How is communications technology changing the PR landscape?
PR was once about reaching the public through traditional media. Influencing journalists brought access to printing presses, TV and radio towers. And from there, public attention.
Today’s landscape is different. Consumers are participants in a networked theater of billions of people commenting, sharing, aligning, uploading and organising. Depending on your audience, a placement with the BBC might have less impact than the right Reddit post, or a tweet from the right influencer.
Many of the core skills of PR are essential in the new landscape: managing complex processes, distilling stories, thoughtful planning. But they now happen in an integrated, networked media landscape. PR Professionals must cross the “digital divide” and operate in the new, expanded space.
How do you measure the effectiveness of investments in comms tech?
Many of our customers start with a fundamental framework of whether a technology saves time or money, or improves results.
To measure savings, focus on your colleagues using the technology! Are they happier and more efficient? For example the signal-to-noise filtering of NewsWhip saves some “monitoring” users 2 hours a day, and our Google Sheets integrations saves a whole day’s work for others.
Then there’s the upside a technology brings. Here, results are measured in pitches won, client relationships renewed, corporate reputations improved or protected, new areas of business grown.
What are the golden rules for assessing comms tech partners and building a tech stack?
There is no ideal PR tech stack - every firm has different needs and competences. To decide who should be in yours, consider what you need to be strong at and really invest in those core areas.
With monitoring, does speed matter, or are you happy to get a daily report? Does the wider social landscape matter, or just content from traditional publishers?
When evaluating vendors for your core competences, look for true partners. Once your team is trained, you might be married long term. Good indicators of a vendor you want to get into a relationship with: strong onboarding capabilities, a Customer Success team that gets into the trenches with you, and a product team that listens to your feedback, acts on it, and can provide APIs when needed.
Cite some specific use cases where your technology has really added value to the client?
NewsWhip is often used for monitoring sensitive topics and for crisis response - so we need to be careful mentioning brand names.
That said, we know that many agency clients use us to give their recommendations on how to act on a crisis. Marshall Manson at Brunswick says our predictive models are so strong, they’re happy to make corporate-level recommendations using them. Similarly, Aubrey Quinn at Clyde Group talks about using our prediction data to calm a client when a negative story is published - but then doesn’t resonate or pick up steam.
We’ve heard from a lot of the agencies we work with that our data helps them take a step back and see a bigger picture. It’s easy to fixate on what’s being said about your brand, but we help comms teams see that in the context of a whole media ecosystem, trends over time, and similar past issues.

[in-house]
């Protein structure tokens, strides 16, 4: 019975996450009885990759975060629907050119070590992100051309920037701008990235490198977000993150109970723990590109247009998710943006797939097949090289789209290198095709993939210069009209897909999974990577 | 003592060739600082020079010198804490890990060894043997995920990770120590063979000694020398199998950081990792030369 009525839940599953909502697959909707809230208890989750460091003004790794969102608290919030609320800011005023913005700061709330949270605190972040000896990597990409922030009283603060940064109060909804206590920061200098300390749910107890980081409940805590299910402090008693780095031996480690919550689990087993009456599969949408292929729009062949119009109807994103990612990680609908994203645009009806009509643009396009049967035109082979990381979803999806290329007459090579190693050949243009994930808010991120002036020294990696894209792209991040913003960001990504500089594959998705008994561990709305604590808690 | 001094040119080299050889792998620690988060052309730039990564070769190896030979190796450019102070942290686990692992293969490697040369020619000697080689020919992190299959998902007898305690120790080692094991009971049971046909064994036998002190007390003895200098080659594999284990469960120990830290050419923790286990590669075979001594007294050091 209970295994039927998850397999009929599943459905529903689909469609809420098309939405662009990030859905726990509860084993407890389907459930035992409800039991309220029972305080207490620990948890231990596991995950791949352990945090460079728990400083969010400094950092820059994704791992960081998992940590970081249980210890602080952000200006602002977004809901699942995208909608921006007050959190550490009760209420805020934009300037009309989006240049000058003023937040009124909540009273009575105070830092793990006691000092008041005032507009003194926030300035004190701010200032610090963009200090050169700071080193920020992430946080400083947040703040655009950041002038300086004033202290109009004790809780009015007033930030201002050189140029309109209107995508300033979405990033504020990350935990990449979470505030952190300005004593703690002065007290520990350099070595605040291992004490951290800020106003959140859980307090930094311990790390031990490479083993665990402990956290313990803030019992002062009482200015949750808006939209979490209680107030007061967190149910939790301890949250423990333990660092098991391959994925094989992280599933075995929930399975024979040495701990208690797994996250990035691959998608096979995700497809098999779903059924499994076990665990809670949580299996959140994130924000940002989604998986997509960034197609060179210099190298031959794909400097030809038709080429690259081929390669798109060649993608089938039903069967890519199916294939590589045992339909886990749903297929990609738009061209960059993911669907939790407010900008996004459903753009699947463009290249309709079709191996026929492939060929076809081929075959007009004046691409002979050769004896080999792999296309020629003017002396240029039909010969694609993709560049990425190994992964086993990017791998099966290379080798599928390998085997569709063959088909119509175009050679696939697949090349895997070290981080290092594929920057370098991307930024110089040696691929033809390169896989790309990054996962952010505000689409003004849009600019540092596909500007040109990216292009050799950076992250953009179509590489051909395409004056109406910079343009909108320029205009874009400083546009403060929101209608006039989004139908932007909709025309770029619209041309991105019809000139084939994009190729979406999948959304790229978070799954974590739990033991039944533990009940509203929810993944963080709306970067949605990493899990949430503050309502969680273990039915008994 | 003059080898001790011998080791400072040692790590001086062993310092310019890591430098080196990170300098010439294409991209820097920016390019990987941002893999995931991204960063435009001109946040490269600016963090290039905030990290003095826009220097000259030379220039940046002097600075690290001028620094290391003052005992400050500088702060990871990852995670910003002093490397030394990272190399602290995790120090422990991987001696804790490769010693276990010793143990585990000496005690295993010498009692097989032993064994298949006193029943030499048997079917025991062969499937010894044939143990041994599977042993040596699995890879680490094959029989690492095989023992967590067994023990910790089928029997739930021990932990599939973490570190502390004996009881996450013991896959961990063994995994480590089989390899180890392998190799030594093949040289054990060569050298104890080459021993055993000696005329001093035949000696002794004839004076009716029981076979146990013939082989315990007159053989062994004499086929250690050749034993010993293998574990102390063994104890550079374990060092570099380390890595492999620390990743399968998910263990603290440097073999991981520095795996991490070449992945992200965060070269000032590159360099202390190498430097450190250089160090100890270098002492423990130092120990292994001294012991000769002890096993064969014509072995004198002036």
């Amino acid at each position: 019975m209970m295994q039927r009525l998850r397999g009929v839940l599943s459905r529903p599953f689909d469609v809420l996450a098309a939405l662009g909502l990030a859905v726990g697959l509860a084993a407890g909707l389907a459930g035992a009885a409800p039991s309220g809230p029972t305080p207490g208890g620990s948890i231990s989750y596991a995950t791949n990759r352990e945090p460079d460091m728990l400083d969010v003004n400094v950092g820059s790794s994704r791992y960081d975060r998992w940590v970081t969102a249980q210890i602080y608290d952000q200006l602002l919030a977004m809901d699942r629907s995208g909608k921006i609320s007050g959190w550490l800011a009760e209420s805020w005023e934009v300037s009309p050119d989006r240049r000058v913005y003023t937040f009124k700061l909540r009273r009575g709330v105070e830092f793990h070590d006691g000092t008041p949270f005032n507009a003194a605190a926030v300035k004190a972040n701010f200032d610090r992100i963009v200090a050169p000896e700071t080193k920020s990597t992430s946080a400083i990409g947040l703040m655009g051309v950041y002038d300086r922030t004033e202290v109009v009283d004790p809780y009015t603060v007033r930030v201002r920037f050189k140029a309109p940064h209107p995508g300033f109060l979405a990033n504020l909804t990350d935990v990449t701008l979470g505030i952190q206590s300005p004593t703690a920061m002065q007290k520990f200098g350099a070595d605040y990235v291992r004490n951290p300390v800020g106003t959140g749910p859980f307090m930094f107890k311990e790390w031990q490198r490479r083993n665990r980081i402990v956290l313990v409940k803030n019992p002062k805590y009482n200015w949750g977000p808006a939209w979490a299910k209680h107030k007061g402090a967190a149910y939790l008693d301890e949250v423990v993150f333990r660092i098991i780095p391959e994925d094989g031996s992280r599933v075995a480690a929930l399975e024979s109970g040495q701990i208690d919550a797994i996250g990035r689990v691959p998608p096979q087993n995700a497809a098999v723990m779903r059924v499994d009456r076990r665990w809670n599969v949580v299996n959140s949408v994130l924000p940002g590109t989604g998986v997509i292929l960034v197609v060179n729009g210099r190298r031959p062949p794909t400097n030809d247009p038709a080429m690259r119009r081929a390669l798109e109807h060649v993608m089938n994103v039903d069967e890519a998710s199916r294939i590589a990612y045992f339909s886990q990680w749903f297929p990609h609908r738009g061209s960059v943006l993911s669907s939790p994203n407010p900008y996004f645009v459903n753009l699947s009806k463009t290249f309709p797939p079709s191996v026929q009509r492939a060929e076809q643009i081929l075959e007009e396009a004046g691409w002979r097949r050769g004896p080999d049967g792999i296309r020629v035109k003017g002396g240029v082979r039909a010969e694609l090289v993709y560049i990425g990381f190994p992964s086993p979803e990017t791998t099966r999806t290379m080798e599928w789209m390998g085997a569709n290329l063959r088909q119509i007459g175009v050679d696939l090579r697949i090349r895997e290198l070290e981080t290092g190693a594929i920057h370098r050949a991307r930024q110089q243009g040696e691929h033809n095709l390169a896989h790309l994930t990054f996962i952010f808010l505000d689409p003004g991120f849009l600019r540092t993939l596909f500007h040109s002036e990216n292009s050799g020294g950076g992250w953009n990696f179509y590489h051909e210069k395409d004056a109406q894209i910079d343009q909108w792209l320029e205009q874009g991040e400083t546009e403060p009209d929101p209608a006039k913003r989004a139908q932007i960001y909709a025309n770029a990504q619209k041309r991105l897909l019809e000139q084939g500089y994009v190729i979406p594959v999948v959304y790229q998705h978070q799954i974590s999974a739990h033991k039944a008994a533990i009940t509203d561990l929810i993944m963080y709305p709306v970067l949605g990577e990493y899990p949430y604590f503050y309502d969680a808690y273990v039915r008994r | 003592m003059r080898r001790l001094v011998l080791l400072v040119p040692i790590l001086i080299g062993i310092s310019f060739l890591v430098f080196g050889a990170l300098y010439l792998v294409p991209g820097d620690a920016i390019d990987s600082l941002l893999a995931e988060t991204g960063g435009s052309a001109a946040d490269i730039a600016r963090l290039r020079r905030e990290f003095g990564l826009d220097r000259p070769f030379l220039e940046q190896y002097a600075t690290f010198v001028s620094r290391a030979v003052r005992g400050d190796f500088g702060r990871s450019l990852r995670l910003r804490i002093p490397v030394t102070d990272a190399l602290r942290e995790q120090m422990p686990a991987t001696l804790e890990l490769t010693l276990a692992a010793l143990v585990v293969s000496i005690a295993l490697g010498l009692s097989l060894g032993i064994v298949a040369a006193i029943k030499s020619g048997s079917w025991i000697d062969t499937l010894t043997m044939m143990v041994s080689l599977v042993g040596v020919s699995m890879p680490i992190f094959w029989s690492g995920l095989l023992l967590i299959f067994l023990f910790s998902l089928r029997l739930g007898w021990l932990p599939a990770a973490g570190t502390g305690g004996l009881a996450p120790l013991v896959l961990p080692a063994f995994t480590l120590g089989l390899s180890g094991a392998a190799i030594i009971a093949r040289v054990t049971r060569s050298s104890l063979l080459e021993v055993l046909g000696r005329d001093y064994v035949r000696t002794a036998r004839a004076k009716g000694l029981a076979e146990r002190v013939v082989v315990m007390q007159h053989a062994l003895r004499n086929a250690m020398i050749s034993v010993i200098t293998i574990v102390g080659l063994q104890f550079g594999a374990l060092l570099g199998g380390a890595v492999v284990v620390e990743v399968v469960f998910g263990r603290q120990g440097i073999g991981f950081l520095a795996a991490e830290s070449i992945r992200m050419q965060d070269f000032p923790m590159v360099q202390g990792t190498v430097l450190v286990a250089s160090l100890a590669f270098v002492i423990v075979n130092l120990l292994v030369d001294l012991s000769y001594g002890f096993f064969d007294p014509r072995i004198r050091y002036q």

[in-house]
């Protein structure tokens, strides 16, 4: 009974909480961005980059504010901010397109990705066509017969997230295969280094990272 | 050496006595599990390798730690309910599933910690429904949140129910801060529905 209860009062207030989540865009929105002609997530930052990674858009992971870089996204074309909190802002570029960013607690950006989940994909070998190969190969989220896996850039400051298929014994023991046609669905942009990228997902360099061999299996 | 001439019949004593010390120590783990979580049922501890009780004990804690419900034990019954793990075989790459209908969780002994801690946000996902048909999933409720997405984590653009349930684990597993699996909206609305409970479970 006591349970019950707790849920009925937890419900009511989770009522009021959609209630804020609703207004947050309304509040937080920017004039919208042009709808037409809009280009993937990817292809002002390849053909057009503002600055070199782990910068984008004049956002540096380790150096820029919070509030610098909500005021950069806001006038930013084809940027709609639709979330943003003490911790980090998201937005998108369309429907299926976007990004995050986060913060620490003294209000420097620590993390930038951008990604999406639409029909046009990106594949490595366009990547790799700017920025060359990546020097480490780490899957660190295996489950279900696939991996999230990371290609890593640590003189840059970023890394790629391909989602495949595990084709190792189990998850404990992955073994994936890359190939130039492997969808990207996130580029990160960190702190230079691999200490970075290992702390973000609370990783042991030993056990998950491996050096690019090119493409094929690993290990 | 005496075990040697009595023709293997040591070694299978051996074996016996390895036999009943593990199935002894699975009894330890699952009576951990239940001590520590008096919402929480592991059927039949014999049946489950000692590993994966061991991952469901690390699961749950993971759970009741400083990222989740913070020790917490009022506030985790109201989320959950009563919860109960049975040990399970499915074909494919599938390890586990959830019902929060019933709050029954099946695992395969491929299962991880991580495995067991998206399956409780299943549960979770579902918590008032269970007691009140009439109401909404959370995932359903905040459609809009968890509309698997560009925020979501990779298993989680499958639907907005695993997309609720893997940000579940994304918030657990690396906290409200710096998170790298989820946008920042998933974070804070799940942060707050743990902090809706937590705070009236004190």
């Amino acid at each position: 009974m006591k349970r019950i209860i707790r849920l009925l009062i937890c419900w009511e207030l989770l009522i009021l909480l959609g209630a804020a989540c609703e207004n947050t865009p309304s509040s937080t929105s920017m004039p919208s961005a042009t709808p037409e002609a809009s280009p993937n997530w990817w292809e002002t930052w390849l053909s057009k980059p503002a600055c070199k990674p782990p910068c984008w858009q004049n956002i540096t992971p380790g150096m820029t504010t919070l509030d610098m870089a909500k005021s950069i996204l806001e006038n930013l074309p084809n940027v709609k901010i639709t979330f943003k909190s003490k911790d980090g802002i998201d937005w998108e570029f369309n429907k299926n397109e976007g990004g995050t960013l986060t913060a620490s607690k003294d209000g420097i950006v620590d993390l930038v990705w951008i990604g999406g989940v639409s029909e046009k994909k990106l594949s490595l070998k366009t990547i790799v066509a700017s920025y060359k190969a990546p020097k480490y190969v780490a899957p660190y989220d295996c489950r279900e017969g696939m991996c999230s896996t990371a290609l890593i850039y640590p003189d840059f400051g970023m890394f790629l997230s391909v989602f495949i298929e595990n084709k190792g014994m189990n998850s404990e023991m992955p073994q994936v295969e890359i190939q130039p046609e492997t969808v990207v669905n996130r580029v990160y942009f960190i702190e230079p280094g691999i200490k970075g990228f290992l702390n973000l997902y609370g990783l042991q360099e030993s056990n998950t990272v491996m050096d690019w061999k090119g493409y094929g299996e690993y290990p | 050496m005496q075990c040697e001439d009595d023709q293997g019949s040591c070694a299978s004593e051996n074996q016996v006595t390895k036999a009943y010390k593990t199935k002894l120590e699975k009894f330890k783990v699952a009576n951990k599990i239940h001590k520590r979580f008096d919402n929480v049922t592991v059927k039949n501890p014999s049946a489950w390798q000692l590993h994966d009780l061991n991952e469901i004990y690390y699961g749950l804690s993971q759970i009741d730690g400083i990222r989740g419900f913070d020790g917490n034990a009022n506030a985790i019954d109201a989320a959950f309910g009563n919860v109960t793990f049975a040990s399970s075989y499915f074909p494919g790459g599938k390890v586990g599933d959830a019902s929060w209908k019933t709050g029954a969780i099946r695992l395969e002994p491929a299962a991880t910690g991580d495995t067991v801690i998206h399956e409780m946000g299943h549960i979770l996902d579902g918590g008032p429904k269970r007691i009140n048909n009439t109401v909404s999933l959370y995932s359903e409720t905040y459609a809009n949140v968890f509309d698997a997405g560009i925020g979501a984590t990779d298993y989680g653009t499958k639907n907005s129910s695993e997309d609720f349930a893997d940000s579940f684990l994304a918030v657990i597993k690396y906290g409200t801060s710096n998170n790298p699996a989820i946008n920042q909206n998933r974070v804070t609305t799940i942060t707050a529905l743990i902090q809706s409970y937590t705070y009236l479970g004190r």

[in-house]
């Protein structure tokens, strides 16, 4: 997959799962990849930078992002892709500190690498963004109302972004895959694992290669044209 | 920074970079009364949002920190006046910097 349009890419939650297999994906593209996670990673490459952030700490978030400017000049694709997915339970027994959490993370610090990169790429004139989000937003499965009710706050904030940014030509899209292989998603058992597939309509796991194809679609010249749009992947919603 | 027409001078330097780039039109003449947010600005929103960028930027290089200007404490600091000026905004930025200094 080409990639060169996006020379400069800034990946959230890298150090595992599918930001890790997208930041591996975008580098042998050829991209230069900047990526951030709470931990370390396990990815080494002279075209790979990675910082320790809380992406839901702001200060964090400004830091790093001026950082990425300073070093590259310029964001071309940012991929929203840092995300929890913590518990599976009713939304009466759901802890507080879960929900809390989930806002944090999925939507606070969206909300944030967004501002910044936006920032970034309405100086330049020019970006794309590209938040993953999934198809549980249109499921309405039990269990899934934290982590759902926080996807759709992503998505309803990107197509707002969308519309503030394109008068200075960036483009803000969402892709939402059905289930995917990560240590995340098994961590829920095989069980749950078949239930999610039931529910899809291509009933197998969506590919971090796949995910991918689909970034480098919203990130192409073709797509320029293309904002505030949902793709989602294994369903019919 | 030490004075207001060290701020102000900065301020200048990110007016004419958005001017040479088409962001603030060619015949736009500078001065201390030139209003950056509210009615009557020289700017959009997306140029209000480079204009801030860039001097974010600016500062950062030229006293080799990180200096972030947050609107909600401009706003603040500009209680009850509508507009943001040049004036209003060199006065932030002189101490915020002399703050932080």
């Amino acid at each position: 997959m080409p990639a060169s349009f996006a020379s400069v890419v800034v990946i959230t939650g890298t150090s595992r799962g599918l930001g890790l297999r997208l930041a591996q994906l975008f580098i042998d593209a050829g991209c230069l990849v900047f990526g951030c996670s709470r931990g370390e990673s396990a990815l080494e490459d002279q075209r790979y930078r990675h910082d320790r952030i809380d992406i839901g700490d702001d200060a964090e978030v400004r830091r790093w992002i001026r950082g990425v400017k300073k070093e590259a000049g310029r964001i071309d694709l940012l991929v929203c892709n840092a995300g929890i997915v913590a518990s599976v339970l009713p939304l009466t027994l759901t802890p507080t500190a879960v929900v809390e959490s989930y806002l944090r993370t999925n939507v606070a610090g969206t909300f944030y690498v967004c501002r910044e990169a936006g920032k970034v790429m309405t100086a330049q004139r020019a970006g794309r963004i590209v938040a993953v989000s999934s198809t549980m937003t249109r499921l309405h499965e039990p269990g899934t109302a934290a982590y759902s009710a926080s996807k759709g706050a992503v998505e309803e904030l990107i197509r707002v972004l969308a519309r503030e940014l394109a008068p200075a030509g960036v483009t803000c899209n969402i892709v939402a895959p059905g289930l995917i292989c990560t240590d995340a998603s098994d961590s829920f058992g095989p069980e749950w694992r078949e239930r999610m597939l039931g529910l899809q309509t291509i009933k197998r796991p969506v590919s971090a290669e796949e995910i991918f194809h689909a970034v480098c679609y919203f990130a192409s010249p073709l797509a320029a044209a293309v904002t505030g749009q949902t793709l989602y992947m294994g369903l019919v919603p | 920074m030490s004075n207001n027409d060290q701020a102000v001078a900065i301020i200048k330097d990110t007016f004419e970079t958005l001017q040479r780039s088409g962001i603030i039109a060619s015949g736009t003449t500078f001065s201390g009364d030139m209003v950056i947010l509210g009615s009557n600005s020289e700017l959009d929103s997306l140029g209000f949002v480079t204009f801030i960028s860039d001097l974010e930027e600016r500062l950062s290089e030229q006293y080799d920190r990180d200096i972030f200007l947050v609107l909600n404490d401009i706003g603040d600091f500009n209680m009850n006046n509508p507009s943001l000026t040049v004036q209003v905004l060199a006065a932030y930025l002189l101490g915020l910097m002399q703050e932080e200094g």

What is the most effective way to partner with PR agencies?
We work with the top 10 PR agencies globally, so we have some experience here.
First, we like to understand what an agency needs. Some want to give their client or crisis teams our real-time, predictive platform. Others need deeper data for their core intelligence or insights teams. We try to tailor our demos, trials and process to those needs.
Second - when it comes to training and onboarding, we accept that agency people are extremely busy. We do hands-on 1:1 training, where we literally show users how to use our platform to solve the problems they are facing that very day.
Finally, this sounds cliche, but it’s a partnership. So we need to listen to product feedback, respond fast to any gaps or needs.
What will be the biggest trends in social media usage over the next 12 months?
We’re going to see less political content on Facebook, which is a stated goal of the platform now. This might leave space for other content to thrive there, particularly lifestyle and other verticals that have been big on Instagram.
It’s also an interesting time for emerging platforms. The launch of Clubhouse has caused a stir, and we’ve already seen some of the established players try to do similar things, with the launch of Twitter Spaces and the like. And though it’s not exactly emerging, Reddit has really captured people’s attention again, especially after the GameStop saga, and I think people will see the value of the niche communities that you can find there.
And all of that without even mentioning TikTok!
How do you best work directly with brands and clients?
Our best work is done when we’re helping people to understand trends in real time. We had Jaclyn Ruelle from the Martin Agency on a webinar recently, and she talked about using NewsWhip at the beginning of lockdown for some cultural trend spotting.
When Tiger King came out, they were able to use our data to quantify it as a phenomenon, see it was a growing trend, and predict it would keep growing long enough to do an activation with Old Navy. They posted on Instagram with some leopard print clothes and the caption “leopard queen > tiger king” at the height of people’s obsession, and that turned into one of Old Navy’s most successful Instagram posts ever.
We love helping brands and agencies to react to events in real time, whether that’s capturing cultural moments, understanding new information, or responding to crises.